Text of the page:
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In this Thursday, Sept. 11, 2014 photo, cars line up in a traffic congestion next to Mass Rapid Transit (MRT) construction site, right, in Jakarta, Indonesia.

Achmad Ibrahim/The Associated Press

As crashing commodity prices cause panic in Calgary and Ottawa, as well as Caracas and Moscow, the new year is dawning much brighter for several emerging economies in Asia – where falling oil prices are a boon.

Across the Asia-Pacific, countries such as Japan and India stand to benefit from drastically lower oil prices, since many of them are net energy importers. The benefits will not be evenly distributed, of course, and there will be downsides. But some investors are betting that the new normal in energy markets will boost growth in many of Asia's emerging markets, as well as the region's more mature economies, and give policy-makers greater political leeway as they implement tough, but needed, structural reforms.

"These economies are going to prosper," says David Kunselman, a senior portfolio manager with Excel Investment Counsel Inc., which has about $250-million invested in India. "And you'll see Calgary and other parts of the world suffer – I shouldn't say suffer, but go in a different direction."

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Japan, for instance, pays about $250-billion annually for energy imports – a cost that has only gone up since it shuttered its nuclear reactors in the wake of the Fukushima disaster. Prime Minister Shinzo Abe has taken on record levels of debt as he tries to revive Japan's stagnating economy and faces political opposition to restarting the reactors. Paying less for oil and gas imports will help his newly re-elected government, even as it lowers energy costs for consumers struggling with Japan's new inflation.

"The short-term benefits are obvious," says Tom O'Sullivan, the founder of Mathyos Energy, an independent energy consultancy based in Tokyo.

The manufacturing export powerhouse of South Korea, too, is a huge net importer of oil and gas: Roughly 97 per cent of its primary energy demand comes from energy imports, according to the U.S. Energy Information Administration, with almost all of it arriving by tanker shipments of crude oil and liquefied natural gas (LNG).

Several countries, such as India and Indonesia, are not only net importers but also heavily subsidize fuel costs. Indonesia, for example, has spent as much as 20 per cent of its national budget on making energy cheaper for its enormous population. Many observers criticize this as wasteful, untargeted spending, since it not only needlessly subsidizes wealthy car owners, but also leads to market distortions such as people buying cheap gasoline in Indonesia and selling it at a profit in nearby Singapore.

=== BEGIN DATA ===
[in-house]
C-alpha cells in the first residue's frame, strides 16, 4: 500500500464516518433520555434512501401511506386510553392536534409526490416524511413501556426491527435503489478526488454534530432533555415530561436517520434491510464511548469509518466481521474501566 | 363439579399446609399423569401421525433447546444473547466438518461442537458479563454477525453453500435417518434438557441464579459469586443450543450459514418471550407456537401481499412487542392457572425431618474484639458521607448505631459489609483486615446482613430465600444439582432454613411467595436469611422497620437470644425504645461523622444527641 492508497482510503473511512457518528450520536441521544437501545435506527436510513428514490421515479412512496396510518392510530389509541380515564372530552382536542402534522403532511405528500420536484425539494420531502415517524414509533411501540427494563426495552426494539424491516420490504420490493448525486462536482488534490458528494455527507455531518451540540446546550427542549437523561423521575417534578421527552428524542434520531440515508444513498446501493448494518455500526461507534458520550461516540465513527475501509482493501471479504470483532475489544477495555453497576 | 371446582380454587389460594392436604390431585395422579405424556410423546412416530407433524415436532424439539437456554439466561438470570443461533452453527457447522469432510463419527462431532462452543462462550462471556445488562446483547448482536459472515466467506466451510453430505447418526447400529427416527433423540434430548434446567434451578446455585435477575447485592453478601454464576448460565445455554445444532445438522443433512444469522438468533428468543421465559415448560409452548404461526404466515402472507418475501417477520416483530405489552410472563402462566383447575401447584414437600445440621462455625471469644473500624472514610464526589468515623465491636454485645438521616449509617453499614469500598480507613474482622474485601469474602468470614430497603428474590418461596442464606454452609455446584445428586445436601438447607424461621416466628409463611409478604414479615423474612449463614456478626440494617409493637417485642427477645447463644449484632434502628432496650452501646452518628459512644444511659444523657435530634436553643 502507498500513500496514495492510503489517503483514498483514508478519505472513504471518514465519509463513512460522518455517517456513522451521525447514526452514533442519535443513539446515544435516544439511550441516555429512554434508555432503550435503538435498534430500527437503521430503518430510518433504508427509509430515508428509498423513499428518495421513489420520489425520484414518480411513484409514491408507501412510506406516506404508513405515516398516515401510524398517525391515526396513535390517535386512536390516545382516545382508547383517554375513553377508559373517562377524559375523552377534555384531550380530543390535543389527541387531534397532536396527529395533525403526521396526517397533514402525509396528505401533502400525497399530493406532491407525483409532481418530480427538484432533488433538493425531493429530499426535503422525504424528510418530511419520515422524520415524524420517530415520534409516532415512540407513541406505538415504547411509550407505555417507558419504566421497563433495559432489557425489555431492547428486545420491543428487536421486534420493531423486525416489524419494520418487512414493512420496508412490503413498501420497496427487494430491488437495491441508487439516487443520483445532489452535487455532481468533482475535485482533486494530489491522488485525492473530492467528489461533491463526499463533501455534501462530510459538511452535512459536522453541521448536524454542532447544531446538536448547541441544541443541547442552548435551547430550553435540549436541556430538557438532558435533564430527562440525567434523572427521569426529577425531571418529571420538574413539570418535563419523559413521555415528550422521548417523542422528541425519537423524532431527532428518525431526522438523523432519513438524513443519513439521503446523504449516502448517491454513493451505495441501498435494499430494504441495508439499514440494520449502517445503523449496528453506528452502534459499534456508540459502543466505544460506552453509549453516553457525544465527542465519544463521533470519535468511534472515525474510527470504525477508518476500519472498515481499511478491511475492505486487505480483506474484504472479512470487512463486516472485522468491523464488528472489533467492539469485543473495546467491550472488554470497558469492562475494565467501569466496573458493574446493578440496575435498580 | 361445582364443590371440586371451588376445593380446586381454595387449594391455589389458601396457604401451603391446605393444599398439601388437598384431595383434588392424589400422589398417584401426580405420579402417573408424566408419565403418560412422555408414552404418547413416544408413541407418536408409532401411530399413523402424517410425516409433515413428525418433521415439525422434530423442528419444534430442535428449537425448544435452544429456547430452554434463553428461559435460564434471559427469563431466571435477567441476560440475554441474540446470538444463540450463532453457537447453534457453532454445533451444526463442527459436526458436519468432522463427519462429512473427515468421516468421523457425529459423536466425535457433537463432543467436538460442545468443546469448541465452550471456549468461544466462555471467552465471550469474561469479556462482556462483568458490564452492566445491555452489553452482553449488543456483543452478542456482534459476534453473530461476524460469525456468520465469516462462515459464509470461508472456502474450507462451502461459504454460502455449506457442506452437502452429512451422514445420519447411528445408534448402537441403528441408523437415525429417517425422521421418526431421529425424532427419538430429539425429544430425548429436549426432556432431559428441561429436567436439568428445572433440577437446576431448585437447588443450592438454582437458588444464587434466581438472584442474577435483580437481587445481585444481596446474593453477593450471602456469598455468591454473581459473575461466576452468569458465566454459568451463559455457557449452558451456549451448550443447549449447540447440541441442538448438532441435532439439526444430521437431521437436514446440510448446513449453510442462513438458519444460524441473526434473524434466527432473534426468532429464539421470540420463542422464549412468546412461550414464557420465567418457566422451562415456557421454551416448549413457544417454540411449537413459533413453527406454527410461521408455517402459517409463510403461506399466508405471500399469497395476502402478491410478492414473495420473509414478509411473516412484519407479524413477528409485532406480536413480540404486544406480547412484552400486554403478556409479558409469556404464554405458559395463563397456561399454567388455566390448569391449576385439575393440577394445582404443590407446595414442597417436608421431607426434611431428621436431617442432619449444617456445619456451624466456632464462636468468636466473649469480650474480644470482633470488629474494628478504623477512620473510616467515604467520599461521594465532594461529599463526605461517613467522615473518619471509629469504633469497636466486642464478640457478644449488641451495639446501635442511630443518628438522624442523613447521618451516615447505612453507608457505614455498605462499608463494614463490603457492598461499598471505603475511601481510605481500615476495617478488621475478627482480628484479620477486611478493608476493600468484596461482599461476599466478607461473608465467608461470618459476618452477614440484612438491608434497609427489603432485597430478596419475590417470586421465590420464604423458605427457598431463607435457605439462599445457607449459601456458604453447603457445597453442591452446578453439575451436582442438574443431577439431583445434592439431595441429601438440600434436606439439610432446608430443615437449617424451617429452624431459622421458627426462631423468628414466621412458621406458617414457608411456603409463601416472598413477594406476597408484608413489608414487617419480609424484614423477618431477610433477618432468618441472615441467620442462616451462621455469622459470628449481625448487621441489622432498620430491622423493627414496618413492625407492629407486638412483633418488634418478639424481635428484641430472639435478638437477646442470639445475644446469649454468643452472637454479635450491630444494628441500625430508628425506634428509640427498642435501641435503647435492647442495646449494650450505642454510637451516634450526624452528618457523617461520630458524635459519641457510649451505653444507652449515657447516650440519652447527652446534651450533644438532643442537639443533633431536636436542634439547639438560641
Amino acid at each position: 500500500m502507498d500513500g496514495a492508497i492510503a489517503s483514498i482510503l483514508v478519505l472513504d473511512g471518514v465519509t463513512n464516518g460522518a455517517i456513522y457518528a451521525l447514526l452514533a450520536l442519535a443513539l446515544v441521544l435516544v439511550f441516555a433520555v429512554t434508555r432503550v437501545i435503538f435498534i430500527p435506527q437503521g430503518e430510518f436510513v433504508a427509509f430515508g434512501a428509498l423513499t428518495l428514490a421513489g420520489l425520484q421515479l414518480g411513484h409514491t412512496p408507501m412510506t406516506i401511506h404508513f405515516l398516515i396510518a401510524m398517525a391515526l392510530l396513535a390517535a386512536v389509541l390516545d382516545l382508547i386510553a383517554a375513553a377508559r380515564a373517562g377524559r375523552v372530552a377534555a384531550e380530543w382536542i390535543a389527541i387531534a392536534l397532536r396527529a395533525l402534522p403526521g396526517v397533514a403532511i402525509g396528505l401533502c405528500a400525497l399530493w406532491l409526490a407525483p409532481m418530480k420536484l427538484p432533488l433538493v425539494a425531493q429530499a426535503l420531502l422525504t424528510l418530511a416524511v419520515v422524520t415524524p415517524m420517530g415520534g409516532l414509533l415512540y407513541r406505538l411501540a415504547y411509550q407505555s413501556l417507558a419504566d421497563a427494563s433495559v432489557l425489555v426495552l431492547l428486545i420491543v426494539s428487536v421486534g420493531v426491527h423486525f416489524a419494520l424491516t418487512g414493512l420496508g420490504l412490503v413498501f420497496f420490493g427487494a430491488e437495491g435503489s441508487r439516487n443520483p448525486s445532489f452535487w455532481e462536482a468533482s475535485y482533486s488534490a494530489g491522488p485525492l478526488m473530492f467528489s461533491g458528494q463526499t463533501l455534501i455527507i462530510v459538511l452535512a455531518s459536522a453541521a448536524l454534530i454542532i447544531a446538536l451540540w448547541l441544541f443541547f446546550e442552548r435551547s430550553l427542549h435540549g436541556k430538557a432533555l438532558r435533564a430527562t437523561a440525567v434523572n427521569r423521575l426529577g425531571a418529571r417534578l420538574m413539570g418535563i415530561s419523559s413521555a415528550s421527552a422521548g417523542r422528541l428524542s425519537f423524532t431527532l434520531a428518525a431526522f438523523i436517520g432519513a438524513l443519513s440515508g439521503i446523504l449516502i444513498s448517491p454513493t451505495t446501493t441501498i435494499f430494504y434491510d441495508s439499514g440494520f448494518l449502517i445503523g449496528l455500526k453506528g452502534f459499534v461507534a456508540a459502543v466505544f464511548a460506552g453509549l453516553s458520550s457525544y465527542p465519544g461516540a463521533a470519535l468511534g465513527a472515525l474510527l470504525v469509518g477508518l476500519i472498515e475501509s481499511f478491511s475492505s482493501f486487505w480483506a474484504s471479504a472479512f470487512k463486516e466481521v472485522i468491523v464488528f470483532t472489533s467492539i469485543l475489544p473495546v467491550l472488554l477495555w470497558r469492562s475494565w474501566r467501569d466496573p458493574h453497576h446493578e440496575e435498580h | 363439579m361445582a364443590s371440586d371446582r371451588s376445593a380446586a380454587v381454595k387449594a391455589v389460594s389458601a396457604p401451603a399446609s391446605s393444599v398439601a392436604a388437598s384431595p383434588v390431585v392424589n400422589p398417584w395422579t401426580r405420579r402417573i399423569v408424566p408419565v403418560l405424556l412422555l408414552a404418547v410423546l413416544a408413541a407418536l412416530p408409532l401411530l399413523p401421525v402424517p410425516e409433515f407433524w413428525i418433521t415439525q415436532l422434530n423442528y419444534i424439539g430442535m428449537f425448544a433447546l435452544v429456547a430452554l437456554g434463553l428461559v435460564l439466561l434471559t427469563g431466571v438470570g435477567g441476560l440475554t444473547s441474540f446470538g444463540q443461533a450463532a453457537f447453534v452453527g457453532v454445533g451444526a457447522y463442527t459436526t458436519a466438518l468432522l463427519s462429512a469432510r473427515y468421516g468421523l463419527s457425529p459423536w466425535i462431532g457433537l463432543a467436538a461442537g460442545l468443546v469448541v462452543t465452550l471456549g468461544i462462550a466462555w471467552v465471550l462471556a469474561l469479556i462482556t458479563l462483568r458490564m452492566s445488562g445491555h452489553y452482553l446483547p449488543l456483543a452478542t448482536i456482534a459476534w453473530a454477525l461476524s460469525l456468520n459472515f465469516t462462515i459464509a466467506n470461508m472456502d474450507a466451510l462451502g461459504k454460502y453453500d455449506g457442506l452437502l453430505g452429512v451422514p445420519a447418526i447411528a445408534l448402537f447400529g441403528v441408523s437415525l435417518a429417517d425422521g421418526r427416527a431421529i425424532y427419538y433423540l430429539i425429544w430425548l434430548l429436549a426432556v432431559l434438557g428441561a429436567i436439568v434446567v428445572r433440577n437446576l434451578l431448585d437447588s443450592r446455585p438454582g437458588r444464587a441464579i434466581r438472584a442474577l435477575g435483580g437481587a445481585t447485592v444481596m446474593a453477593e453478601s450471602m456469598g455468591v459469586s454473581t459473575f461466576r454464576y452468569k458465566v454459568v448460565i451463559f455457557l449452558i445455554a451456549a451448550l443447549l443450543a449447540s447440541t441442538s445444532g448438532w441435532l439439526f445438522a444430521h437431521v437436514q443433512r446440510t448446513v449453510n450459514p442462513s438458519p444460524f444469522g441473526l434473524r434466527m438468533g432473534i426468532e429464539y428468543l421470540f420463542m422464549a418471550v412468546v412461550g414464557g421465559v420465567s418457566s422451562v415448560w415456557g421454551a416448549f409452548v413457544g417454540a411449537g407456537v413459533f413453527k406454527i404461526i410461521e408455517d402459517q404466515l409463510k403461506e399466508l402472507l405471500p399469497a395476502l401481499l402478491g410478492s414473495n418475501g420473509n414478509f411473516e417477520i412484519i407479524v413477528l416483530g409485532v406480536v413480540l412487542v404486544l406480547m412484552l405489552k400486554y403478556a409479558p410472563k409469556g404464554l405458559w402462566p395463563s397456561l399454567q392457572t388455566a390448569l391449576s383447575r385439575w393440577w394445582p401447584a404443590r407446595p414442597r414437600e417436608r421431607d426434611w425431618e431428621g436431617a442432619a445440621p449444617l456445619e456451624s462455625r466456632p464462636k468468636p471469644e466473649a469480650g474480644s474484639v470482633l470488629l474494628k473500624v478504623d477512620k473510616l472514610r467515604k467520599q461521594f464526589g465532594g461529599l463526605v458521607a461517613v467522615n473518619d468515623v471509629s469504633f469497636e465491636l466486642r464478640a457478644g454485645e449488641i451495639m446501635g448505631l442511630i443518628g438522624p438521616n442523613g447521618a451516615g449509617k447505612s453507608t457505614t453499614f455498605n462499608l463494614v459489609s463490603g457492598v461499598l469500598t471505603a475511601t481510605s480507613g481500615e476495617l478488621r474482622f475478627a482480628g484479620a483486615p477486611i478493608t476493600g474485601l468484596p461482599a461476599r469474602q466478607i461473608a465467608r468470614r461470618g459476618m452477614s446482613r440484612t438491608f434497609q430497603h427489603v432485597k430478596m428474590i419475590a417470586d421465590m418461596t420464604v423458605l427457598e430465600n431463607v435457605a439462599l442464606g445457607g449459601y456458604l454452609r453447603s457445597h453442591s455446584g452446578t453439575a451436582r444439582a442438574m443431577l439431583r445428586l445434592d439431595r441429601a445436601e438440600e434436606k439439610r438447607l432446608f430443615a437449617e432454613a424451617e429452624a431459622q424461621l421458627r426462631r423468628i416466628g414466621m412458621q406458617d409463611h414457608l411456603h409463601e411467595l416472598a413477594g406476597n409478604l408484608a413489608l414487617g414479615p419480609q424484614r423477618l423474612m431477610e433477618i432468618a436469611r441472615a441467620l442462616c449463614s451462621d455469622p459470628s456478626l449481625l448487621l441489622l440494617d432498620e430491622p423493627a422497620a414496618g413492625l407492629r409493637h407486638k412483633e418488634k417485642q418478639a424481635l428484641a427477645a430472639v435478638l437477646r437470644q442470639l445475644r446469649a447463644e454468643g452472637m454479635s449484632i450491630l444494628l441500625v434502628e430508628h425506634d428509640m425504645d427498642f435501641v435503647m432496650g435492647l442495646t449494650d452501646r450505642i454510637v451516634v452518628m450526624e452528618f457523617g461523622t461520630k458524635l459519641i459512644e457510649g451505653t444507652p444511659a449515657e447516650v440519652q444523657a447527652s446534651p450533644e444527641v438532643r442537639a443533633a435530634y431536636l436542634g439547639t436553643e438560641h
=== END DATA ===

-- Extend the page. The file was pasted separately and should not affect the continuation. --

For newly elected leaders in India – the world's third-biggest importer of oil, after overtaking Japan last year – and Indonesia, the fall in oil prices will cushion the political backlash from moving to cut these subsidies. Joko Widodo, Indonesia's newly elected President, raised fuel prices shortly after his inauguration in October. Indian Prime Minister Narendra Modi, elected last May, used the falling price of oil to loosen state control of diesel prices and raise tariffs on natural gas.

Mr. Kunselman says lower energy prices will also have positive ripple effects throughout the Indian economy – keeping food transportation costs down and lowering the price of key vegetables such as onions.

The falling oil prices also give many emerging Asian economies a more positive current account balance, and give policy-makers leeway to cut interest rates. India's central bank governor, Raghuram Rajan, took advantage of lower inflation last week to cut the key repo rate by 25 basis points, bringing it to 7.75 per cent in a bid to spur growth.

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There are downsides to lower oil. Malaysia, as the world's second-largest exporter of LNG and the second-largest oil producer in Southeast Asia, will suffer a drastic drop in revenues for state-owned energy firms such as Petronas – which has billion of dollars invested in British Columbia's nascent LNG export industry. In Australia, where multiple LNG export terminals are under construction, lower oil revenues for the oil majors building them – combined with lower LNG prices expected as a result of looming oversupply – could sap enthusiasm for these projects, which are already experiencing huge cost overruns. The same could hold true for Canada's west coast, where projects are in even earlier stages of development.

And Mr. O'Sullivan notes that Japan had been working toward greater energy efficiency and was starting to develop its renewable energy sector, efforts he suggests will falter as the cost of oil removes the pressure to act in these areas.

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